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Kegging the Wheat IPA

Kegging the Wheat IPA with 100% Columbus Hops

It’s been a busy past 10 months (or so) and unfortunately not with homebrewing in my small apartment. Three conference abstracts/presentations (for grad school) and a soon-to-be-announced brewing-related winter project kept me busy from regular brewing (and blogging). In fact, I haven’t been able to whip-up a batch since April. Luckily, this changes today as I’m getting back into brewing later this week and more importantly, back into blogging.

Upgrading My Homebrew Setup
With the spare time I did have over the past few months, I focused my efforts on upgrading my brewing system. In doing so, I acquired few items to make the brewing process a bit easier, improve the overall quality of my homebrew, and provide a greater deal of consistency and control (at least what’s achievable in apartment-scale homebrewing).

1. New pH meter
My old pH meter (Milwaukee Handheld pH meter) finally bit the dust. Since I wasn’t happy with it in the first place, I went with an upgraded version through Bluelab. Their bench top combo pH meter was well reviewed on Amazon, especially for the pH probe longevity. Also, as a bonus, it included an integrated total dissolve solids (TDS) meter (to measure total dissolved ion content in water) which was also necessary for the second item below.

2. Apartment compatible RO water filter system
Austin water is a bit on the carbonate/alkaline side, so I often cut my tap water with store-bought filtered water for light-colored mashes/brews. After dozens of batches, I finally became tired of carrying five gallons of RO water up several flights of stairs to my third floor apartment and now am capable of filtering my apartment tap water through a countertop RO system (by APEC). While more on this will be written at a later time, this system is not only cost-effective (for my grad school budget) but also dropped the total dissolved solids of my Austin tap water from 170 ppm to below 5 ppm, perfect for building custom mineral profiles for my various brews!

3. New chilling methods through a submersible pump
Living in Texas makes chilling wort a challenge most of the year especially during the hot summertime months. The wort chiller I have works well at chilling small batches to ~120 F in 10 minutes; however since my tap water runs around 75 F most of the year, I have to rely on ice bath technology to chill the remaining 50 F achieve to pitching temperatures. As you can imagine, this method is a bit time-consuming and an extra pain for lagers brews. However, now with this 1/5 hp submersible pump (from Superior Pumps), I can push ice water into my wort chiller without having to construct an ice bath. Based on testing, this submersible pump enhanced cooling method should be capable of reducing my chilling times, hopefully achieving ale and lager pitching temperatures within 30 minutes (an overall big improvement)!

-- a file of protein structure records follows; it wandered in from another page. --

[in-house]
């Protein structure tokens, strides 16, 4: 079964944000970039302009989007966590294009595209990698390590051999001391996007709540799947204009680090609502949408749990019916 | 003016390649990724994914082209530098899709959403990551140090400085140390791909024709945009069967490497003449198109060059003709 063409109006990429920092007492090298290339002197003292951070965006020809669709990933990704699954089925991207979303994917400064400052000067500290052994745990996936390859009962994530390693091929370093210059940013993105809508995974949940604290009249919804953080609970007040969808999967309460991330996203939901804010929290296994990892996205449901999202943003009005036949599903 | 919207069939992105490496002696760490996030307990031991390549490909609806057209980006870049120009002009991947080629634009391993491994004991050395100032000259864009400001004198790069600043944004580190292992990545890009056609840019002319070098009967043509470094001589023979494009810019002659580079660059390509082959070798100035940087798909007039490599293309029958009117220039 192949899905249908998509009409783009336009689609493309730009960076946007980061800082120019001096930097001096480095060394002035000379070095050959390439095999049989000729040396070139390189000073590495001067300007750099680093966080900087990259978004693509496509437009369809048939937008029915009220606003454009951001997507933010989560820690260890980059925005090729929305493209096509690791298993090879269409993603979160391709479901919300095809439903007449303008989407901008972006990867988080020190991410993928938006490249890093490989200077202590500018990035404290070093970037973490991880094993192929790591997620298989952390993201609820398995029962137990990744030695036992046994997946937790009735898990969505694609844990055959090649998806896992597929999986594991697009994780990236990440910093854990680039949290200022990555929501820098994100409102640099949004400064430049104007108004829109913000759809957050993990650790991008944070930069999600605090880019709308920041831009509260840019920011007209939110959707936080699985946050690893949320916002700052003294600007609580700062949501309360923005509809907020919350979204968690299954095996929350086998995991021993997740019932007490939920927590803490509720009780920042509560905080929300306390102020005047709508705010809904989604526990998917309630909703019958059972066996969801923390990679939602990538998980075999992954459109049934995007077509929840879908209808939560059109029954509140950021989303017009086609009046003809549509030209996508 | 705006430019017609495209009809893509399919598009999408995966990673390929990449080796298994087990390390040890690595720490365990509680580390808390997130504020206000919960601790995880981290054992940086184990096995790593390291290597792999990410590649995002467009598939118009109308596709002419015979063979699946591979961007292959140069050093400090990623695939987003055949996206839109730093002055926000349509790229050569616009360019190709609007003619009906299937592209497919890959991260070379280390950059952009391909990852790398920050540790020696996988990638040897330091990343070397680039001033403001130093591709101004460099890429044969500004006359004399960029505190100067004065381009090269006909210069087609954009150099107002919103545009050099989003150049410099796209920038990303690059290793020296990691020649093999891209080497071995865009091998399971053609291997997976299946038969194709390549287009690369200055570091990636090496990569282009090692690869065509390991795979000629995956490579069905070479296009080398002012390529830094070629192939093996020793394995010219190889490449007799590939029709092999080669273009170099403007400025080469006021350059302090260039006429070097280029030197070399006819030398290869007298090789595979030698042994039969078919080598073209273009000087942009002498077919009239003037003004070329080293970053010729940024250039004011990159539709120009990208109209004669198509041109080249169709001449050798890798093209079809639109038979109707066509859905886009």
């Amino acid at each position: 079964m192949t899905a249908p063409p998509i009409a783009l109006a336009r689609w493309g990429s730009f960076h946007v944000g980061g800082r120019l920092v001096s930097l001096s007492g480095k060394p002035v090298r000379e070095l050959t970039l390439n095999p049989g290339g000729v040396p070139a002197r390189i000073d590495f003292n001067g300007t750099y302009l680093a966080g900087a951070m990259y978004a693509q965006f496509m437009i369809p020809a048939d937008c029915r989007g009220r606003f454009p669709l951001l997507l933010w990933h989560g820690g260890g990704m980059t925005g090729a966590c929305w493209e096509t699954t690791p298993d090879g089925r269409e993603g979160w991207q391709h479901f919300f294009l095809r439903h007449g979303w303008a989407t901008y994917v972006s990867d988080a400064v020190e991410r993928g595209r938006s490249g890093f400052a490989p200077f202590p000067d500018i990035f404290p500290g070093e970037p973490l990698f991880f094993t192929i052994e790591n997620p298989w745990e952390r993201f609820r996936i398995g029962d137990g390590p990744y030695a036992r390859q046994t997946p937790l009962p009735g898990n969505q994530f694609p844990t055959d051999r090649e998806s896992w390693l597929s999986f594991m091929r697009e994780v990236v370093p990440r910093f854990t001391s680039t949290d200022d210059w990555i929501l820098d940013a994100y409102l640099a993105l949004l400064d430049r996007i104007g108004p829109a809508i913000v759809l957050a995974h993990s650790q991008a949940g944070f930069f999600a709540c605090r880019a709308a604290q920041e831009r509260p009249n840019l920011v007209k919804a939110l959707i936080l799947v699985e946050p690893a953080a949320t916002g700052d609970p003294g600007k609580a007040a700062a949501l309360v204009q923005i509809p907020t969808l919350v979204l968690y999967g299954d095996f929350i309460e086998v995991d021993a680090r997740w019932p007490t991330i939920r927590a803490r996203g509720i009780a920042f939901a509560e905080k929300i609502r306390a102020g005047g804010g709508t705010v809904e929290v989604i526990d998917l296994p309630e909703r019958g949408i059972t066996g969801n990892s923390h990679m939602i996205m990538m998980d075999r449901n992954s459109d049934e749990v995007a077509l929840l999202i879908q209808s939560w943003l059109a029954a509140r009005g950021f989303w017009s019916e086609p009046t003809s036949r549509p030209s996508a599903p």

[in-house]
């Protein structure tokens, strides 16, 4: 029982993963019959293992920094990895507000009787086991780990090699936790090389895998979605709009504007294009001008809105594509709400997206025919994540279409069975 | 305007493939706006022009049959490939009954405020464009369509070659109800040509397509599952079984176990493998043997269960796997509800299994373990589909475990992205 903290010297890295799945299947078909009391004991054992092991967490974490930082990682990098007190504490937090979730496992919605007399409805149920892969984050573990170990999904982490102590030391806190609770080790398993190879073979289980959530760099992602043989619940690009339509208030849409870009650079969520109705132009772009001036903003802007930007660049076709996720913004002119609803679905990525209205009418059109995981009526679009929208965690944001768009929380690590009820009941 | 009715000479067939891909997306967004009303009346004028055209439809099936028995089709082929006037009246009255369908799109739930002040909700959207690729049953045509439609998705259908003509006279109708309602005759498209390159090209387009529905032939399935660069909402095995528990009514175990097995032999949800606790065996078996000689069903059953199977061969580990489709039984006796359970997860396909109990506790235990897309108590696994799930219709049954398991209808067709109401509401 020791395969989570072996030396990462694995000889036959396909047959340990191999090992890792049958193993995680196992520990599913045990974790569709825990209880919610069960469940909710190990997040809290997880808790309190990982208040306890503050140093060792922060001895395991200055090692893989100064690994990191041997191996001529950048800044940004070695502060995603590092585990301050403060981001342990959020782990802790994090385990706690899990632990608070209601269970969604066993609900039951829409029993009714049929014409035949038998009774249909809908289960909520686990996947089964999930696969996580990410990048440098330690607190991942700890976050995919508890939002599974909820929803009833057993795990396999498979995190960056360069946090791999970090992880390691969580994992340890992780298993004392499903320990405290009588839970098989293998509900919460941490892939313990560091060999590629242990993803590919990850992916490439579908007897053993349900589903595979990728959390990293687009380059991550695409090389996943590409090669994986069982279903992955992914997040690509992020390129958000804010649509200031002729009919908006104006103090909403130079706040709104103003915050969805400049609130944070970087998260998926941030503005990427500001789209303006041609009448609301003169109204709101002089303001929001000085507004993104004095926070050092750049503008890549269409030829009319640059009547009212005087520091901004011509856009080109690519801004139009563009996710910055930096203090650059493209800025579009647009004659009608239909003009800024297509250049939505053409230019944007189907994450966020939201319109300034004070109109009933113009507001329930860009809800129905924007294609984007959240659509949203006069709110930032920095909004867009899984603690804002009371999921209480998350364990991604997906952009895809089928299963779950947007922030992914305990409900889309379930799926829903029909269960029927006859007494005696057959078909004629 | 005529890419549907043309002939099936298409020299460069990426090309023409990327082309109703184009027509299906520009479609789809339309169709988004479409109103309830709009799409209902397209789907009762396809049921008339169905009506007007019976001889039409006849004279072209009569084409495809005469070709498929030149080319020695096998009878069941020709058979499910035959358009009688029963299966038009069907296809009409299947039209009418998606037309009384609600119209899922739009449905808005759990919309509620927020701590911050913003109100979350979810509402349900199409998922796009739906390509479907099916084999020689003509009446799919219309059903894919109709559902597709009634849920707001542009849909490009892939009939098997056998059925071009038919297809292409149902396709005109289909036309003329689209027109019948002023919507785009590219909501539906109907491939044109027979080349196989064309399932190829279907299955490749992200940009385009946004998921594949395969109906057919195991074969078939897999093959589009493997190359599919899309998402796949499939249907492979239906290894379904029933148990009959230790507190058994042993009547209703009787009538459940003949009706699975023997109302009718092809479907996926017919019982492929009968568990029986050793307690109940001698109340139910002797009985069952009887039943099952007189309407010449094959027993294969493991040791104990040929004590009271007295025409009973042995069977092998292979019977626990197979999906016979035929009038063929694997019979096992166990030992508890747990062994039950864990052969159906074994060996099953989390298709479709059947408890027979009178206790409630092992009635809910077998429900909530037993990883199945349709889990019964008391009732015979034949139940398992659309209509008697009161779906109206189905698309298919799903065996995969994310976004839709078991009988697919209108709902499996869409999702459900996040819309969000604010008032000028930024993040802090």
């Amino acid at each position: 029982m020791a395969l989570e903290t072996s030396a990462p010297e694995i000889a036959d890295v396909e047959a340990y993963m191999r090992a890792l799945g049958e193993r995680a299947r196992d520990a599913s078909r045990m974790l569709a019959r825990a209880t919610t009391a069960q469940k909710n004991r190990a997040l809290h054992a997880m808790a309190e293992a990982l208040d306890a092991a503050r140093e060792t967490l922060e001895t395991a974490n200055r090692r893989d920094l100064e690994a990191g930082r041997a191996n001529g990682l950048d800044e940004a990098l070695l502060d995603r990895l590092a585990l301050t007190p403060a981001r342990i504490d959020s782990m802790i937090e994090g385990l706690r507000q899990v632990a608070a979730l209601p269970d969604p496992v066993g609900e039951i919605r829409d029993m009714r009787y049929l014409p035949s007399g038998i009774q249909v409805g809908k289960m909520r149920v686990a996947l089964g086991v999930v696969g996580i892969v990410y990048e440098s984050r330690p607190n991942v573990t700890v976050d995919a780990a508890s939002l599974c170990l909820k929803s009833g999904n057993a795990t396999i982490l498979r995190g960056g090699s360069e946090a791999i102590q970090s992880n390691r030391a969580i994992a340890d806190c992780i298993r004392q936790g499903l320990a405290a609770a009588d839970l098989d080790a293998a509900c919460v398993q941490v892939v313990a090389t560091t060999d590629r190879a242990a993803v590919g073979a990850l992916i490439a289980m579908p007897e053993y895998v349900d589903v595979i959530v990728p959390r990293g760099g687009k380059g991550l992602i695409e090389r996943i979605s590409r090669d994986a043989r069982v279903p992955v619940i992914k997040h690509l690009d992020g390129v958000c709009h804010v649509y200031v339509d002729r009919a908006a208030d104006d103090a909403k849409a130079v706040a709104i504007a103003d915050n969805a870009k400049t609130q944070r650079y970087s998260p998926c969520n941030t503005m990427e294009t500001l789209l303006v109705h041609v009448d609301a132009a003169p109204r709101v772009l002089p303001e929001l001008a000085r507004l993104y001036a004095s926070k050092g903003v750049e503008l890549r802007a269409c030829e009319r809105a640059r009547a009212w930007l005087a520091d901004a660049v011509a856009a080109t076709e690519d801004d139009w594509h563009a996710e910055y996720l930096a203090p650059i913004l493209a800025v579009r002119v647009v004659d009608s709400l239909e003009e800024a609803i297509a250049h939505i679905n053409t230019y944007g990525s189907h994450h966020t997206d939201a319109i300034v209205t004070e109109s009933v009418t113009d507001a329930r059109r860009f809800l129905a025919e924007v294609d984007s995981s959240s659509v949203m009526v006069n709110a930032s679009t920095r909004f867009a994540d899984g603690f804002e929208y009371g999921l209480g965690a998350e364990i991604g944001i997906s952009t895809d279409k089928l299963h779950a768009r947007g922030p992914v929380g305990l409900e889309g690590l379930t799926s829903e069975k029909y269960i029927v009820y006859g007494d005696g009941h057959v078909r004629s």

4. Dissolved Oxygen (DO) meter
Lastly, I’ve always wanted a DO meter to measure the amount of dissolved oxygen in my wort prior to pitching. After some debate (and a bit of money), I finally bit the bullet and purchased a DO meter. While more will be reported on this later, I’m planning on measuring and calibrating my forced aeration system (either through time or flow rate or both) to achieve repeatable wort O2 levels to further dial in my fermentation process. Before I can do this though, I’ll have to first figure out how to operate and calibrate the mildly confounding contraption.

Apartment Garden
Even given my busy schedule, I was still able to plant this year’s apartment garden. While I planted mostly flowers, as seen in the pictures above, I decided to be ambitious with one project: trying to grow a pumpkin on my apartment balcony. As seen in the picture above, the small growing gourd seen above is a small varietal pie pumpkin, growing to 2-4 pounds at full maturity. My hope with this project is that the pumpkin will grow into a smallish ~ 2 pound pumpkin so that I can brew a small batch spiced pumpkin ale come the harvest season. If I’m lucky (and the Texas summer isn’t too harsh), I’ll be able to harvest this one and post about its brew day. Time will tell!

Blogging Plans
As mention previously, I’m planning to re-start blogging on a regular basis through the rest of 2015. In particular, I hope to expand on small batch brewing techniques series along with more apartment brewing tech articles including some of the above mentioned devices.

What recent upgrades have you made to your homebrewing setup? Leave your experiences in the comments section below. Also, let me know any new content you’d like to see on this blog.

Cheers and happy brewing!

8 thoughts on “Back to Blogging!

    • I believe it’s the Milwaukee Instruments brand. It’s more-or-less an entry-level version; however, the few times I used it this weekend appeared to work great (stable, reproducible readings, accurate at least confirming the DO content of my air near sea-level). Will post a review sooner than later. Cheers!

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